Which Bulls could be on their way out of Chicago?
With no significant Plan B, Chicago instantly transformed from championship contenders to an array of spare parts. Its next course of action may be to blow it up all together, and get long-term returns for pieces that were originally meant to aid Rose in Chicago's pursuit of a ring—a pursuit that was squashed before it ever even started.
The Bulls are a few million dollars over the luxury tax line, so part of the thought process could be to shed roughly $9 million in salary via trade. The roster is littered with players that could be viable pieces on contending teams—much like the Bulls were supposed to be this season—and could presumably be dealt without much trouble.
Blog A Bull of SB Nation recently explained what may be ahead for Chicago in terms of potential deals:
Is your team a buyer or seller?
The Bulls are usually a stand-patter above all else. They're nothing if not deliberate. But in this season where Rose's exploding knee (no, the other one) has doomed the last chance for this particular supporting cast they're certainly not buyers.
On a roster level, you could conceive ways the Bulls could try and snag helpful players with an aim towards next season, but financially it likely just couldn't work. While I don't think they will do trades to intentionally make themselves worse this season, they will look to perhaps deal players who won't be around long-term for middling assets. Or do nothing.
Ahead are some of the players Chicago would have the least trouble parting with.
Rose's second serious knee injury in a year and a half could directly impact Luol Deng more than any other Bull.
Deng is playing on a $14 million expiring salary this season and could be the most attractive player, besides Rose, on Chicago's roster. At only 28, Deng still has a number of productive years left, and it's still unknown whether the Bulls will extend a significant offer to re-sign him.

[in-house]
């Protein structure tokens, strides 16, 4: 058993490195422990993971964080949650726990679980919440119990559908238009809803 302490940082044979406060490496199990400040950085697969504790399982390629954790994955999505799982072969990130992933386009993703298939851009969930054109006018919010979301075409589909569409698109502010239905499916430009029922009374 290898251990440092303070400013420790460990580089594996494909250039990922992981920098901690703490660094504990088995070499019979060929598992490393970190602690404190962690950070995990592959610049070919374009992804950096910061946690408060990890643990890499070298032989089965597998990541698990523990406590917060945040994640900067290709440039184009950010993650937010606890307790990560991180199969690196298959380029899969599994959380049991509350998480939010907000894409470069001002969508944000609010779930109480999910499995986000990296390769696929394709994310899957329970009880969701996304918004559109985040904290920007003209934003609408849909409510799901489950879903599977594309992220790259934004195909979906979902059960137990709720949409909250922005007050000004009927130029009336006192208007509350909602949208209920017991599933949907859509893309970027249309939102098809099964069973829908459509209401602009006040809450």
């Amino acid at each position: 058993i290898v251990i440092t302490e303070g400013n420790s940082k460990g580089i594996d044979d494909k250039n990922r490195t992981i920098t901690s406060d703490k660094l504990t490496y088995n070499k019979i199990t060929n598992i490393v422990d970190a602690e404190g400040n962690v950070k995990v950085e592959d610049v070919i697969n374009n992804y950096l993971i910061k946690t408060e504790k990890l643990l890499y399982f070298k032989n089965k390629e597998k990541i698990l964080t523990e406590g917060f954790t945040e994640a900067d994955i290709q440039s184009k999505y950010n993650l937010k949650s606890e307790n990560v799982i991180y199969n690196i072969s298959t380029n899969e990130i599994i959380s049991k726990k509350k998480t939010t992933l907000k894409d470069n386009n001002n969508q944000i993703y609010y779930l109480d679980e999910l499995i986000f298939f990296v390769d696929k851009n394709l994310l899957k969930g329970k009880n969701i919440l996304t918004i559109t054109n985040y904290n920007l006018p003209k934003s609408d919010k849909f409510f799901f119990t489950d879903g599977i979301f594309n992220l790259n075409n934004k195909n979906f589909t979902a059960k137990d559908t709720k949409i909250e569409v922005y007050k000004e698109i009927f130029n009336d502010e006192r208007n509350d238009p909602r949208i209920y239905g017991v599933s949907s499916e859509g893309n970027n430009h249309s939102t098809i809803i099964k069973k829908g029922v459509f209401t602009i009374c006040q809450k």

Last month, Deng conceded that his trade likelihood essentially skyrocketed once Rose went down.
"That's part of the [deal]," he said to ESPN Chicago on Nov. 27. "Since I've been in the league it's always—every year it's a possibility [of being dealt], anything can happen. It's unfortunate we're going through what we're going through but it is what it is. It happens. You got to deal with it. But in terms of things changing, you can't worry about that as a player."
Deng is shooting better from the field than he did last season and is scoring nearly 20 per game, while posting a career-high 4.1 assists. His seven boards per contest are the second most he's put up for a season. Deng has also been known to lock up on the opposition's best wing player with great success.
If the Bulls choose, they could simply hold on to Deng, let his $14 million expire and move on. But it's not outside the realm of possibility that a contending team would surrender draft picks and/or younger pieces to rent Deng for the stretch run.
A team that could be one significant move away from playoff status, and one that also has a bounty of draft picks available to trade, is the Phoenix Suns. Sliding Deng into Phoenix's 3 slot along with the productive backcourt duo of Goran Dragic and Eric Bledsoe would make Phoenix a deeper, more complete unit. The Suns have Emeka Okafor, another expiring deal, to make the money match, and could include Archie Goodwin as young talent—to go along with draft selections—to entice Chicago.
Deng is likely available, but it's yet to be seen which direction Chicago wants to go in years to come. The two-time All-Star has been with the team since he was drafted with the seventh overall pick in 2004.